ABOUT THE STORY Marriage is indubitably about many real things, such as money, children, food and in-laws. But it is also a story jointly made up by two narrators, a story that is continuously being confirmed or contested by one or the other side. Marital conversation is often subtly martial.
In Aseem Kaul’s ‘Liar’, we see the imagined meanings of a small accident between spouses in bed begin to ramify unstoppably. Both husband and wife are completely well-meaning, but powerless when pressured by the structures and expectations of narratives circulating around them: narratives about gender, domestic violence, self-help, and confession.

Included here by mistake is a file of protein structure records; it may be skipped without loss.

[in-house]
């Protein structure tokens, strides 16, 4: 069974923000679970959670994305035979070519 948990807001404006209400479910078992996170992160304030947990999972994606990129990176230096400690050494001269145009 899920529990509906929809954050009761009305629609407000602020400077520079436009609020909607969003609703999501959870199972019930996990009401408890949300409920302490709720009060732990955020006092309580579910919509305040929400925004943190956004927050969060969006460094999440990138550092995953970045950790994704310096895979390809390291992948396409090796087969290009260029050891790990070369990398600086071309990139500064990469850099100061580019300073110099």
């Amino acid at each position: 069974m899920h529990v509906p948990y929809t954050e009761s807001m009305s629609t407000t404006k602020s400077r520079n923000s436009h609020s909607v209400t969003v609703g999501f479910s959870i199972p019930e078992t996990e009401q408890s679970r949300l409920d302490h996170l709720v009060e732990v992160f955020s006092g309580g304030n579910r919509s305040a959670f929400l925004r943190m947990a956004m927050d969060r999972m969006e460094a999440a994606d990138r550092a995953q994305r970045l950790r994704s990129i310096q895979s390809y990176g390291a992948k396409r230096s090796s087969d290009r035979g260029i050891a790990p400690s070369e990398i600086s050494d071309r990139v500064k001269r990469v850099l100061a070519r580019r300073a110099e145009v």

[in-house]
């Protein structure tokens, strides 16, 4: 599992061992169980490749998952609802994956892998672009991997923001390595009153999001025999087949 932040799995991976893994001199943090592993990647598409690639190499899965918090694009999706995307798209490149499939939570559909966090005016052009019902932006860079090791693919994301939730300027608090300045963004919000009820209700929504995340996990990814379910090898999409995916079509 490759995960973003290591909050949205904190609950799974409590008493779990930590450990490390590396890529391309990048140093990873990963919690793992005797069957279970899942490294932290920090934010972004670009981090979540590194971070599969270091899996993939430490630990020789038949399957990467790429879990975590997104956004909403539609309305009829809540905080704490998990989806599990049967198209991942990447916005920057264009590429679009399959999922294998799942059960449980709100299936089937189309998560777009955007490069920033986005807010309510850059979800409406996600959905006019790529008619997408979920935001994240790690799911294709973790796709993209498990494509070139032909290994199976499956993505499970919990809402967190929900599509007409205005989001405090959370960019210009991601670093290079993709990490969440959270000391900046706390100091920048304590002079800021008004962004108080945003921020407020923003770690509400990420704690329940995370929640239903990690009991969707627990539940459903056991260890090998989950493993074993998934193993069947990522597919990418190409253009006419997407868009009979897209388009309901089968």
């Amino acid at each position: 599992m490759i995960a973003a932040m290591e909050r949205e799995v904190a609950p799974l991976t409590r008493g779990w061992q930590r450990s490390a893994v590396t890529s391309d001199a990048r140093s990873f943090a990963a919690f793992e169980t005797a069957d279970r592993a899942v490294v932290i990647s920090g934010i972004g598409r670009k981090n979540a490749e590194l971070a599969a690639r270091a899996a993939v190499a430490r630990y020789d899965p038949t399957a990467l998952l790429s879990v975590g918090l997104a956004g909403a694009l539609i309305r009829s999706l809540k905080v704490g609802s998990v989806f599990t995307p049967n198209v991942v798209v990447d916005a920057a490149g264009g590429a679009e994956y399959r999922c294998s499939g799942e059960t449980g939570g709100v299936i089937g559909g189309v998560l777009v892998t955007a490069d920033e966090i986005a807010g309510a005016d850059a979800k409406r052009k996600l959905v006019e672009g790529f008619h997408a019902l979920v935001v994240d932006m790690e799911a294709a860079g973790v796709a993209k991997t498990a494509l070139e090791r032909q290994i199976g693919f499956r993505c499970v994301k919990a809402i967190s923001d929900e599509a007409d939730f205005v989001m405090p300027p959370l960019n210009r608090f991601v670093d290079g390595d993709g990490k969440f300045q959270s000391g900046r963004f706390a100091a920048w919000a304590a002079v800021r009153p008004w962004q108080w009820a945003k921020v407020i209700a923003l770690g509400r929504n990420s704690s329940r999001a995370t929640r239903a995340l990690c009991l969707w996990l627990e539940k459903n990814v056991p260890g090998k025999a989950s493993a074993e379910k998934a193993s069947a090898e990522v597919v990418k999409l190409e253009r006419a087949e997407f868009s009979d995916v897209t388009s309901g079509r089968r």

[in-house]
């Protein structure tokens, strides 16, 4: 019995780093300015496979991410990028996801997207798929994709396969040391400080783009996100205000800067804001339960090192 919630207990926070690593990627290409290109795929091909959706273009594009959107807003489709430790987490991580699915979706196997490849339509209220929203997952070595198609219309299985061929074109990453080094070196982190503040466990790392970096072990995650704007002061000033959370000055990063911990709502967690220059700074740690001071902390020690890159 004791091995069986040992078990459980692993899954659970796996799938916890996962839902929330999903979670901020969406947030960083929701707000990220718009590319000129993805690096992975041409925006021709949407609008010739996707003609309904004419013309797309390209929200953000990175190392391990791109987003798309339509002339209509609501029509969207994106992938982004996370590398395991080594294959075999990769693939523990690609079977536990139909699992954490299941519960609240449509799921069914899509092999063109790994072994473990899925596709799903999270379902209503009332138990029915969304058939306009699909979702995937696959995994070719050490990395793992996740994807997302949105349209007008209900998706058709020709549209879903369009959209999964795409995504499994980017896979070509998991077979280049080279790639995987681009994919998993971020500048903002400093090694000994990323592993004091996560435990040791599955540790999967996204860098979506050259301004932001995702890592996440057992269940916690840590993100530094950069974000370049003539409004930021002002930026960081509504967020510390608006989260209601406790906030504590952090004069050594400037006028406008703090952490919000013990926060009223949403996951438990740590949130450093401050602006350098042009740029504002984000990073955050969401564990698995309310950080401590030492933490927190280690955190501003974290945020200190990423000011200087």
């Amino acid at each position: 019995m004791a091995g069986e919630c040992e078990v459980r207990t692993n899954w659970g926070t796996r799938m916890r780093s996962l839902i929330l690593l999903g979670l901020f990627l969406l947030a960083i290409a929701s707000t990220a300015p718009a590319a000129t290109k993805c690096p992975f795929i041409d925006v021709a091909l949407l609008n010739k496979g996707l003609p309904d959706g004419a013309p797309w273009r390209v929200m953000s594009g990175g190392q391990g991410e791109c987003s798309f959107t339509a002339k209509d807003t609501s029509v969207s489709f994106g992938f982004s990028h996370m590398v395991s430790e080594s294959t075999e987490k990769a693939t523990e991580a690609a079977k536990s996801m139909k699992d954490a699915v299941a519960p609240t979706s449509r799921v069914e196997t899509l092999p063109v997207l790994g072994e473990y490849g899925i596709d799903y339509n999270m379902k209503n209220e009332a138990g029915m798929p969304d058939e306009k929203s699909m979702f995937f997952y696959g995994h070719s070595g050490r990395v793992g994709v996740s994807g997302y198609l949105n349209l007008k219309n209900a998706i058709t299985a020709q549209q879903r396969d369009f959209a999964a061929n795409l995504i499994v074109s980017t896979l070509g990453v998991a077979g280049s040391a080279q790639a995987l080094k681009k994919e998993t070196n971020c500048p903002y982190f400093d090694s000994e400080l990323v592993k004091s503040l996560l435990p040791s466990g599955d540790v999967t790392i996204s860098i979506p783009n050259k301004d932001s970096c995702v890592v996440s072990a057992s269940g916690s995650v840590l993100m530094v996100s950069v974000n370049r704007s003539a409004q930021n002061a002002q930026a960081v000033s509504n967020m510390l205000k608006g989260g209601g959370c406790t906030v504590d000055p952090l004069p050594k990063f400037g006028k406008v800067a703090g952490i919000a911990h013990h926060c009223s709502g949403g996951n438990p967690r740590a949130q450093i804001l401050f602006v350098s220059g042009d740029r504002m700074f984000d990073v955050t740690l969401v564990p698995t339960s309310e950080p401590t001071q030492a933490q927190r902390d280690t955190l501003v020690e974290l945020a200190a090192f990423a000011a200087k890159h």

Alongside Kuzhali Manickavel, Kaul is the most resolute and sophisticated minimalist in Indian writing in English today. His (implied) narrator is impatient with the traditional narratorial duties of introduction, explication and running commentary. By giving us only the two voices speaking to one another, he returns fiction to a space of dramatic intensity and jaggedness often lost in the plodding, over-explaining gestures of realist narration today. And in doing so, he also demands of the reader the kind of close attention, both horrified and fascinated, that children might summon when attending to the quarrels of their own parents.
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